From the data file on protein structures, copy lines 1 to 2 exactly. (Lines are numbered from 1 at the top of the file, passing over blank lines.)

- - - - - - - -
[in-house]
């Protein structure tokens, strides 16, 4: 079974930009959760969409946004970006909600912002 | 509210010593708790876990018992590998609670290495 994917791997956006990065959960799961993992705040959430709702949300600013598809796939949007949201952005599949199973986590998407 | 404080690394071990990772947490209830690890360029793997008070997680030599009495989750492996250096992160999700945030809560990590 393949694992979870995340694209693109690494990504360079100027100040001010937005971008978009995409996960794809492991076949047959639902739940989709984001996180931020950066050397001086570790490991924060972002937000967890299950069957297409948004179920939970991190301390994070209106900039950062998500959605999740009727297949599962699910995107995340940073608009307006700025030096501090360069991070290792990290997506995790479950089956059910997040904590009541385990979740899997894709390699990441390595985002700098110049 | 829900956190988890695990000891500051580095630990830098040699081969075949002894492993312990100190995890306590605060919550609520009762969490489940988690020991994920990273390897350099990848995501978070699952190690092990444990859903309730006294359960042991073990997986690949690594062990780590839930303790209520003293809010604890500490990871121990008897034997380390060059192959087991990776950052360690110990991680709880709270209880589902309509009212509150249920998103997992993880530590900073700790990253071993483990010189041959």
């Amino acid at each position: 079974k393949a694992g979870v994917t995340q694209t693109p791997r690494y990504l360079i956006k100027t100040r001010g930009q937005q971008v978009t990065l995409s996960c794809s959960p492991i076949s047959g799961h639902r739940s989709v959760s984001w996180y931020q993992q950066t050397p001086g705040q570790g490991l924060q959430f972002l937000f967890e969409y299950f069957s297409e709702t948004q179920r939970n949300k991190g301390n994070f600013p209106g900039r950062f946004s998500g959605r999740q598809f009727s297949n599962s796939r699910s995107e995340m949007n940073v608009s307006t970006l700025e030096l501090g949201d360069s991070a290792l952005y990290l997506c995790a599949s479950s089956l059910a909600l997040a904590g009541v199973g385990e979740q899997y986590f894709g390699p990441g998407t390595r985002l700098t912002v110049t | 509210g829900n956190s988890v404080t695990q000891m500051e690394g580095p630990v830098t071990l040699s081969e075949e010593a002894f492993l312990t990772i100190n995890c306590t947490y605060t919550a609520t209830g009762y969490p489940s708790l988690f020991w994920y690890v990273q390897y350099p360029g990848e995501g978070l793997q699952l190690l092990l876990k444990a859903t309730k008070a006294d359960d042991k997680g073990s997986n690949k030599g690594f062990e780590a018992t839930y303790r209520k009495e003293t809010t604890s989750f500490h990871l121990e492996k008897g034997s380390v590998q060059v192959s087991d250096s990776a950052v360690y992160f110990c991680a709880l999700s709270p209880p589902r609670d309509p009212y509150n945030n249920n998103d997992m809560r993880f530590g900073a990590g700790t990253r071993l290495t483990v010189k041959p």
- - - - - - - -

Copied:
[in-house]
């Protein structure tokens, strides 16, 4: 079974930009959760969409946004970006909600912002 | 509210010593708790876990018992590998609670290495 994917791997956006990065959960799961993992705040959430709702949300600013598809796939949007949201952005599949199973986590998407 | 404080690394071990990772947490209830690890360029793997008070997680030599009495989750492996250096992160999700945030809560990590 393949694992979870995340694209693109690494990504360079100027100040001010937005971008978009995409996960794809492991076949047959639902739940989709984001996180931020950066050397001086570790490991924060972002937000967890299950069957297409948004179920939970991190301390994070209106900039950062998500959605999740009727297949599962699910995107995340940073608009307006700025030096501090360069991070290792990290997506995790479950089956059910997040904590009541385990979740899997894709390699990441390595985002700098110049 | 829900956190988890695990000891500051580095630990830098040699081969075949002894492993312990100190995890306590605060919550609520009762969490489940988690020991994920990273390897350099990848995501978070699952190690092990444990859903309730006294359960042991073990997986690949690594062990780590839930303790209520003293809010604890500490990871121990008897034997380390060059192959087991990776950052360690110990991680709880709270209880589902309509009212509150249920998103997992993880530590900073700790990253071993483990010189041959």